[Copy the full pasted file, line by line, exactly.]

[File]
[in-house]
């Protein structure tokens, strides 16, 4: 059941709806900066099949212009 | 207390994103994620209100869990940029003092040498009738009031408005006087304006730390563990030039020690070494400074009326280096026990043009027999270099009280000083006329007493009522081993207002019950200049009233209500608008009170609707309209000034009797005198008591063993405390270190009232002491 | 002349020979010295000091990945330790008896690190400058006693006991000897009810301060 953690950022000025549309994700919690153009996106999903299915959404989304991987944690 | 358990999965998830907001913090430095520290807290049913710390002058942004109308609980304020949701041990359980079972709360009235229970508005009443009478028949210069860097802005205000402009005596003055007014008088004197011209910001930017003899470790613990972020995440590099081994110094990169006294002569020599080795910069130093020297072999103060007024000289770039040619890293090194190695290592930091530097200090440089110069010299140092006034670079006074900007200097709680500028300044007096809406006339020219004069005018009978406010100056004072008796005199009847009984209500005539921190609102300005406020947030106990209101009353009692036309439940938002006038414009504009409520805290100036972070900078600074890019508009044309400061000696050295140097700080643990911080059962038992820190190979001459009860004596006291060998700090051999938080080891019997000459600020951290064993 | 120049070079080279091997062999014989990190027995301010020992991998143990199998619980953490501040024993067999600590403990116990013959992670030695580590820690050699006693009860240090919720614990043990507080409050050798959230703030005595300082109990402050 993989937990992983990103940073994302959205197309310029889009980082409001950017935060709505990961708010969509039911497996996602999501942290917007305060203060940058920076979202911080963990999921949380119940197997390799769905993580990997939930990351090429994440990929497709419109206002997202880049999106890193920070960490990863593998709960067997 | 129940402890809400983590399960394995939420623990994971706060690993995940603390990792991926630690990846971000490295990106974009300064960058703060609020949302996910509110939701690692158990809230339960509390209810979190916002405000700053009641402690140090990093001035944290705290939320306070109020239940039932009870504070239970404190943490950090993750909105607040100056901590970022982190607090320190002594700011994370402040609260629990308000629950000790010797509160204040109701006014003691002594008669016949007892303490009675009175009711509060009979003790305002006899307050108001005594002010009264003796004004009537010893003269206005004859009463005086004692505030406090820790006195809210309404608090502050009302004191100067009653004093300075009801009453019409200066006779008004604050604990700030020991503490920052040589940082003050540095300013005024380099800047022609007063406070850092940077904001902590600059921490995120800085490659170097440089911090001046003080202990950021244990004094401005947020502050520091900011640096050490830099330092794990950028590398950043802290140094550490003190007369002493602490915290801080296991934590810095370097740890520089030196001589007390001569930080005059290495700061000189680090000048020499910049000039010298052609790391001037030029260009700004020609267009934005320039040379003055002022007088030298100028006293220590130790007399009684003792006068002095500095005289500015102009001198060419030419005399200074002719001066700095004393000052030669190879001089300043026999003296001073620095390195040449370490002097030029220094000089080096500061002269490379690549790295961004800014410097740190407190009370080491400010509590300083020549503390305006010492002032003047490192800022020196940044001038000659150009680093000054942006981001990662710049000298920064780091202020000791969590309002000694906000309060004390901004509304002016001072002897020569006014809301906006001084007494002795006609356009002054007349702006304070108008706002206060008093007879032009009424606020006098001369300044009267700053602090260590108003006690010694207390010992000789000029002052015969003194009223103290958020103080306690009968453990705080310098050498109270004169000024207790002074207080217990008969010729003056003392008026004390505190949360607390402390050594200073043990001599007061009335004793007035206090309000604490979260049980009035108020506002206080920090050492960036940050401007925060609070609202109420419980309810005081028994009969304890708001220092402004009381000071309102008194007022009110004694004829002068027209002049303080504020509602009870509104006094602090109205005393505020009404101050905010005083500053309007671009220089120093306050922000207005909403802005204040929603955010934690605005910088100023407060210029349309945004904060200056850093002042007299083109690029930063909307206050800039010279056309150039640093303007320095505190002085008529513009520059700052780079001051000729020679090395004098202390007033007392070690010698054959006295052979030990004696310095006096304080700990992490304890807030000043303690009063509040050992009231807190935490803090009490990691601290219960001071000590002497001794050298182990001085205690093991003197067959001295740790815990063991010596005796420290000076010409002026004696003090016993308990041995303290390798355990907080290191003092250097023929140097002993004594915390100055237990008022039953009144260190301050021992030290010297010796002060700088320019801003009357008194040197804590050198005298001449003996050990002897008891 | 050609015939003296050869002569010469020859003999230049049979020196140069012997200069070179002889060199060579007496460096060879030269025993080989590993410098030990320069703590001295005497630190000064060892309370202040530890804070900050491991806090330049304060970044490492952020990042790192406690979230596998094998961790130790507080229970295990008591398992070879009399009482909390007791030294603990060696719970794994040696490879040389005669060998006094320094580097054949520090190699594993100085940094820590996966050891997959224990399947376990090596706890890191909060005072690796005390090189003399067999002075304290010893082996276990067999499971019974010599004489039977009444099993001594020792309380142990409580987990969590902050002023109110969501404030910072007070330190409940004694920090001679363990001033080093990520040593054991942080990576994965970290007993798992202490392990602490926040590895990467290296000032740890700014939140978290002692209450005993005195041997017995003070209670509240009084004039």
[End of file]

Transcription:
[in-house]
């Protein structure tokens, strides 16, 4: 059941709806900066099949212009 | 207390994103994620209100869990940029003092040498009738009031408005006087304006730390563990030039020690070494400074009326280096026990043009027999270099009280000083006329007493009522081993207002019950200049009233209500608008009170609707309209000034009797005198008591063993405390270190009232002491 | 002349020979010295000091990945330790008896690190400058006693006991000897009810301060 953690950022000025549309994700919690153009996106999903299915959404989304991987944690 | 358990999965998830907001913090430095520290807290049913710390002058942004109308609980304020949701041990359980079972709360009235229970508005009443009478028949210069860097802005205000402009005596003055007014008088004197011209910001930017003899470790613990972020995440590099081994110094990169006294002569020599080795910069130093020297072999103060007024000289770039040619890293090194190695290592930091530097200090440089110069010299140092006034670079006074900007200097709680500028300044007096809406006339020219004069005018009978406010100056004072008796005199009847009984209500005539921190609102300005406020947030106990209101009353009692036309439940938002006038414009504009409520805290100036972070900078600074890019508009044309400061000696050295140097700080643990911080059962038992820190190979001459009860004596006291060998700090051999938080080891019997000459600020951290064993 | 120049070079080279091997062999014989990190027995301010020992991998143990199998619980953490501040024993067999600590403990116990013959992670030695580590820690050699006693009860240090919720614990043990507080409050050798959230703030005595300082109990402050 993989937990992983990103940073994302959205197309310029889009980082409001950017935060709505990961708010969509039911497996996602999501942290917007305060203060940058920076979202911080963990999921949380119940197997390799769905993580990997939930990351090429994440990929497709419109206002997202880049999106890193920070960490990863593998709960067997 | 129940402890809400983590399960394995939420623990994971706060690993995940603390990792991926630690990846971000490295990106974009300064960058703060609020949302996910509110939701690692158990809230339960509390209810979190916002405000700053009641402690140090990093001035944290705290939320306070109020239940039932009870504070239970404190943490950090993750909105607040100056901590970022982190607090320190002594700011994370402040609260629990308000629950000790010797509160204040109701006014003691002594008669016949007892303490009675009175009711509060009979003790305002006899307050108001005594002010009264003796004004009537010893003269206005004859009463005086004692505030406090820790006195809210309404608090502050009302004191100067009653004093300075009801009453019409200066006779008004604050604990700030020991503490920052040589940082003050540095300013005024380099800047022609007063406070850092940077904001902590600059921490995120800085490659170097440089911090001046003080202990950021244990004094401005947020502050520091900011640096050490830099330092794990950028590398950043802290140094550490003190007369002493602490915290801080296991934590810095370097740890520089030196001589007390001569930080005059290495700061000189680090000048020499910049000039010298052609790391001037030029260009700004020609267009934005320039040379003055002022007088030298100028006293220590130790007399009684003792006068002095500095005289500015102009001198060419030419005399200074002719001066700095004393000052030669190879001089300043026999003296001073620095390195040449370490002097030029220094000089080096500061002269490379690549790295961004800014410097740190407190009370080491400010509590300083020549503390305006010492002032003047490192800022020196940044001038000659150009680093000054942006981001990662710049000298920064780091202020000791969590309002000694906000309060004390901004509304002016001072002897020569006014809301906006001084007494002795006609356009002054007349702006304070108008706002206060008093007879032009009424606020006098001369300044009267700053602090260590108003006690010694207390010992000789000029002052015969003194009223103290958020103080306690009968453990705080310098050498109270004169000024207790002074207080217990008969010729003056003392008026004390505190949360607390402390050594200073043990001599007061009335004793007035206090309000604490979260049980009035108020506002206080920090050492960036940050401007925060609070609202109420419980309810005081028994009969304890708001220092402004009381000071309102008194007022009110004694004829002068027209002049303080504020509602009870509104006094602090109205005393505020009404101050905010005083500053309007671009220089120093306050922000207005909403802005204040929603955010934690605005910088100023407060210029349309945004904060200056850093002042007299083109690029930063909307206050800039010279056309150039640093303007320095505190002085008529513009520059700052780079001051000729020679090395004098202390007033007392070690010698054959006295052979030990004696310095006096304080700990992490304890807030000043303690009063509040050992009231807190935490803090009490990691601290219960001071000590002497001794050298182990001085205690093991003197067959001295740790815990063991010596005796420290000076010409002026004696003090016993308990041995303290390798355990907080290191003092250097023929140097002993004594915390100055237990008022039953009144260190301050021992030290010297010796002060700088320019801003009357008194040197804590050198005298001449003996050990002897008891 | 050609015939003296050869002569010469020859003999230049049979020196140069012997200069070179002889060199060579007496460096060879030269025993080989590993410098030990320069703590001295005497630190000064060892309370202040530890804070900050491991806090330049304060970044490492952020990042790192406690979230596998094998961790130790507080229970295990008591398992070879009399009482909390007791030294603990060696719970794994040696490879040389005669060998006094320094580097054949520090190699594993100085940094820590996966050891997959224990399947376990090596706890890191909060005072690796005390090189003399067999002075304290010893082996276990067999499971019974010599004489039977009444099993001594020792309380142990409580987990969590902050002023109110969501404030910072007070330190409940004694920090001679363990001033080093990520040593054991942080990576994965970290007993798992202490392990602490926040590895990467290296000032740890700014939140978290002692209450005993005195041997017995003070209670509240009084004039």